Die-Hard Yuan Bull Slams Bears Banking on Dollar RevivalBloomberg News
Seaman at Stratton Street betting Trump pivot to bolster yuan
China’s currency still up in 2017 despite dollar’s resurgence
Andy Seaman has a message for yuan bears: Get over it.
China’s currency is on an upward trajectory and those not positioning for gains will lose out, says the London-based manager of Stratton Street Capital’s Renminbi Bond Fund. Investors fixated on the yuan’s three-year pullback are “obsessed with the past” and will see their performance lag as dollar weakness and resurgent growth in China bolster the yuan.
“If people were looking forward, they would be figuring out how to get their renminbi exposure,” Seaman said in a phone interview, using the yuan’s official name. “It would be bizarre if international fund managers didn’t hold a significant amount of assets in one of the world’s most important economies.”
Bullish on the yuan since 2007, Seaman’s optimism hasn’t always been rewarded. He predicted a year ago that the currency would strengthen - instead, it racked up its worst annual slump in more than two decades on concern over China’s economy and as the dollar gained on the Federal Reserve’s tightening plans. While his optimism continues to clash with the consensus view among analysts -- which is for the yuan to drop 2.8 percent versus the greenback this year -- he’s one of the world’s best performing money managers, and has the record to show for it.
Seaman’s flagship bond fund has returned an annualized 6.7 percent in dollar terms over the past five years, beating 94 percent of its fixed income-focused peers, according to data compiled by Bloomberg. His returns this year exceed those for 99 percent of funds.
The combination of Chinese capital controls and a retreating greenback helped the yuan rally 0.6 percent this year, a promising sign to Seaman after its sustained declines. Despite these early gains, however, analysts continue to err on the side of bearishness, with the yuan predicted to fall along with most other Asian currencies in 2017, data compiled by Bloomberg show.
Strategists including Danske Bank A/S’ Allan von Mehren, the most accurate forecaster on the yuan last quarter, expect outflows from China to continue and for further interest-rate hikes anticipated from the Fed to revive the dollar. The greenback’s renewed sensitivity to Fed rhetoric this week, and its jump versus major peers, support that outlook.
For Seaman, Donald Trump will be key to the yuan’s continued good fortunes.
The new U.S. president, who’s vowed in the past to designate China as a currency manipulator, will be forced to abandon his strong-dollar policy as it’s inconsistent with the message he’s conveying to other countries about their own exchange rates, Seaman said. The fund manager’s view, shared by others including Pacific Investment Management Co., is that Trump’s fiscal stimulus could spur the Fed to tighten to a point where the U.S. economy starts to slow, crimping the dollar and fueling yuan gains.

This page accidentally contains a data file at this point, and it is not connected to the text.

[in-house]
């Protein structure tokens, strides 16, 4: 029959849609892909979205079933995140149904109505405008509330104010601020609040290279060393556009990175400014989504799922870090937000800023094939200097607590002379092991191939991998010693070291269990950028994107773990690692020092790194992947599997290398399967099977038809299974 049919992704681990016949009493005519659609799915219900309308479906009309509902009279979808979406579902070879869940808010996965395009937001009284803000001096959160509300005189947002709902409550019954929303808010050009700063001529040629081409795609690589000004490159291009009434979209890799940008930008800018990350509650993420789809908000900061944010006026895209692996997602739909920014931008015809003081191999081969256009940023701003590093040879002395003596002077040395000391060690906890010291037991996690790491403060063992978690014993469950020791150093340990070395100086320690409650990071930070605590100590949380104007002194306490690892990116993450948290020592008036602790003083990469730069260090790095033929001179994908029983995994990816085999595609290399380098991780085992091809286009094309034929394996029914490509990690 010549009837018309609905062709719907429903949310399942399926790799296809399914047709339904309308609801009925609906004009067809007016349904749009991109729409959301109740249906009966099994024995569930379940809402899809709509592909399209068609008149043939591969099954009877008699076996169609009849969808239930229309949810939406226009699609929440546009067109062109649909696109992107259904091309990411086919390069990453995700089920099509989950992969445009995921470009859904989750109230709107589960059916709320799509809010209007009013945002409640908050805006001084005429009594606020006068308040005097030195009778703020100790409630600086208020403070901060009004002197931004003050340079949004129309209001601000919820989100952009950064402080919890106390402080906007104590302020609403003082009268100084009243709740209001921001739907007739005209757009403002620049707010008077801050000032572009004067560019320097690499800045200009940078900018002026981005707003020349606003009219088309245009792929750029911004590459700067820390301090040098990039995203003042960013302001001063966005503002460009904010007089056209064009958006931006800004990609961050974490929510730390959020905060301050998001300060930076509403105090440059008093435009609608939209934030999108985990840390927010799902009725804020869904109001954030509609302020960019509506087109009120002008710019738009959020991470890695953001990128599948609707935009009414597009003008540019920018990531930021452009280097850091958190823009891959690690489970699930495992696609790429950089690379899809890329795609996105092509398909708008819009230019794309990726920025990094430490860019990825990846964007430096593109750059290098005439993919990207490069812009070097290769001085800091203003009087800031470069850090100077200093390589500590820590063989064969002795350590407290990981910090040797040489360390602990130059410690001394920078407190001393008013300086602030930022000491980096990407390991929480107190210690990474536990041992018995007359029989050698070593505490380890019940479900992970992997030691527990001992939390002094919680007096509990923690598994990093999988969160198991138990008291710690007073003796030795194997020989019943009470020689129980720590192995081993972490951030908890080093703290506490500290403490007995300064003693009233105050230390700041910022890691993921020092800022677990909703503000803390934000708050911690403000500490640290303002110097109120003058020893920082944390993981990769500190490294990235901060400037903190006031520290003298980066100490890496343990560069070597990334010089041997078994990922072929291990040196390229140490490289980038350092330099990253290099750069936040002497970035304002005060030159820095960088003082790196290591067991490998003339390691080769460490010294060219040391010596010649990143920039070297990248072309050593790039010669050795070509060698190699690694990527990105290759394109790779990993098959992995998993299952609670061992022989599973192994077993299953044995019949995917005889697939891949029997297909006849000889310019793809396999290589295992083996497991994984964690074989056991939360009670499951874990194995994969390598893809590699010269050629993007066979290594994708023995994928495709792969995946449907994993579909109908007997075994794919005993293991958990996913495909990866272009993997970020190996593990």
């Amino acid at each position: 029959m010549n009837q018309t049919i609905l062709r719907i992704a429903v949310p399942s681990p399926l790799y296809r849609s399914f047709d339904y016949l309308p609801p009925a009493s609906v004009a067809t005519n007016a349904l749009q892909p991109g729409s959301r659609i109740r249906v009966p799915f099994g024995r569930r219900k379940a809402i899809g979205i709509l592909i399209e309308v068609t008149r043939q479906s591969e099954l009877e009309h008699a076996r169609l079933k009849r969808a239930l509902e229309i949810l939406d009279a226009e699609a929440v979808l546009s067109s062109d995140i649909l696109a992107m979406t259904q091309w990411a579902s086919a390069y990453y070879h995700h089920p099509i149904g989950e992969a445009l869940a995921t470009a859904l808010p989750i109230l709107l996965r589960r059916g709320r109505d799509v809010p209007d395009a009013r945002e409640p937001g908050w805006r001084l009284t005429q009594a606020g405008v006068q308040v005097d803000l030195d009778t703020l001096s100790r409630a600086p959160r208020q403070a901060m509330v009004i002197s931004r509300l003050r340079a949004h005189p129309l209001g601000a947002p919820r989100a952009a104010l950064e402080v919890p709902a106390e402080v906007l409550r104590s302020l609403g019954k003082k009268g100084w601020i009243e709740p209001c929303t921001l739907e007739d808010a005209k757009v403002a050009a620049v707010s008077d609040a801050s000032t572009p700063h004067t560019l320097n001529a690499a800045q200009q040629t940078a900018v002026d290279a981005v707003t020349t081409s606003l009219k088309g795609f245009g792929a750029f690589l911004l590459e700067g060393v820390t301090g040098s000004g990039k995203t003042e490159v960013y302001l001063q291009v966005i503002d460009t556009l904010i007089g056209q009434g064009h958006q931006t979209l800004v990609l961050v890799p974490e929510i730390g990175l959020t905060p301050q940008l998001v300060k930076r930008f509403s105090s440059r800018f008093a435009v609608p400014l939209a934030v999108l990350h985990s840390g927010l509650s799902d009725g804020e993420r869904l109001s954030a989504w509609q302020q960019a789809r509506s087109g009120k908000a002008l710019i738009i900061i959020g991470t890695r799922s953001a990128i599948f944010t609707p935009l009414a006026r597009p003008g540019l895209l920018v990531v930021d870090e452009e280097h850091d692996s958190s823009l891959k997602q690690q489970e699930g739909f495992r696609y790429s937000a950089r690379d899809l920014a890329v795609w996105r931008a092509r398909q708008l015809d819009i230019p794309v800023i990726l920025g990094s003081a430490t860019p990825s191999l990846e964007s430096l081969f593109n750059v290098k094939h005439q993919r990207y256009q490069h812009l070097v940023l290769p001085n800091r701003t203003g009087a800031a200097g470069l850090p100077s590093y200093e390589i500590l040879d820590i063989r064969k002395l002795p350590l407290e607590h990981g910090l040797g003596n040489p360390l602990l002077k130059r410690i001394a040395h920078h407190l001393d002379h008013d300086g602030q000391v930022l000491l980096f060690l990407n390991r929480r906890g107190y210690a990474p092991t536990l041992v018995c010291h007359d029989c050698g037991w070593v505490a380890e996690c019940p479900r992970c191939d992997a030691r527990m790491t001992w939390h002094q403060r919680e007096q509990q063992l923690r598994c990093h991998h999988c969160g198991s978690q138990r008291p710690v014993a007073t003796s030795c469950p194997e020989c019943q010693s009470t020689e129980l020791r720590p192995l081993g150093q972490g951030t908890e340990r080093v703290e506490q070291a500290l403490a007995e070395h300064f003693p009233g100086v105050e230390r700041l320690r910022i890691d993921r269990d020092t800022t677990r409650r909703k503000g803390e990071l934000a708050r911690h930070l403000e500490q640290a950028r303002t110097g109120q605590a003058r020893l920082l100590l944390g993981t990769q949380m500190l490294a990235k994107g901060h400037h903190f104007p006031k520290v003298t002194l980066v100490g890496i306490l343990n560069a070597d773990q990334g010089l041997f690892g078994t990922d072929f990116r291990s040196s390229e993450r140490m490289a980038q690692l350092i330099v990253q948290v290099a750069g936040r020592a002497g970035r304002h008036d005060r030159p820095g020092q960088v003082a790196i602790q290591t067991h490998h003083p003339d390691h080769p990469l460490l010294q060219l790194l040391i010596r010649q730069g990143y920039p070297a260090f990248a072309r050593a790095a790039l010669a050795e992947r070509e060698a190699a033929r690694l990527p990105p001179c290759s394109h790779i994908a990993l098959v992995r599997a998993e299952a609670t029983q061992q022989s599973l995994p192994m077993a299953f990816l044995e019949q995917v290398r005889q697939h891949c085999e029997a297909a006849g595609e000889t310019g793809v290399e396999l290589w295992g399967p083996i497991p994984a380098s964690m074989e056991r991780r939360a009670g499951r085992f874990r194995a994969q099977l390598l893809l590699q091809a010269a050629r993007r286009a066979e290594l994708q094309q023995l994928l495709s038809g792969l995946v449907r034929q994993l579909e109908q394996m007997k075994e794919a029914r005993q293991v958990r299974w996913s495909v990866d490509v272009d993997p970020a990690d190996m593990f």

China’s currency will appreciate an average 2 to 3 percent versus its trade-weighted currency basket every year for the next decade, Seaman said, adding that China maintaining a current-account surplus will be supportive.
“The only time I would become concerned about the renminbi is if the central bank were to turn around and say we no longer want to keep the currency stable against the basket,” he said. “For now, it’s very clear from the regulator’s rhetoric that stability is the order of the day.”
With his Renminbi Bond Fund, Seaman buys investment-grade dollar debt from issuers across Asia, gaining exposure to the yuan by purchasing an equivalent amount of forward contracts. Because the Chinese currency is priced at a discount in the forwards market, the fund benefits from what’s known as positive carry. It has returned 5.7 percent this year, while the offshore yuan traded in Hong Kong has strengthened 1.1 percent.
While Seaman is sticking to his bullish view, he’s been burnt before. The fund posted the second-worst performance since its inception last year, with the yuan sliding 6.5 percent and the People’s Bank of China draining its foreign-currency stockpile to stabilize it. The current calmness in the yuan is also being tested as the dollar rallies amid bets the Fed will boost borrowing costs this month.
Danske Bank’s von Mehren predicts the yuan will shed another 4.2 percent in 2017 as concerns over China’s hefty debt load raise the risk of a financial shock in the next three to five years. “Also, I’m fairly bullish on the U.S. economy,” he said.
Seaman says there’s a bias in the market against a strengthening yuan, and that makes it harder for him to sell the Renminbi Bond Fund even though he says it’s his best performer.
“There’s a such a negative perception,” Seaman said. “Where we are headed is a world where people hold a significant amount of renminbi assets in the same way that they are holding a significant amount of euro, sterling and dollar assets.”
— With assistance by Tian Chen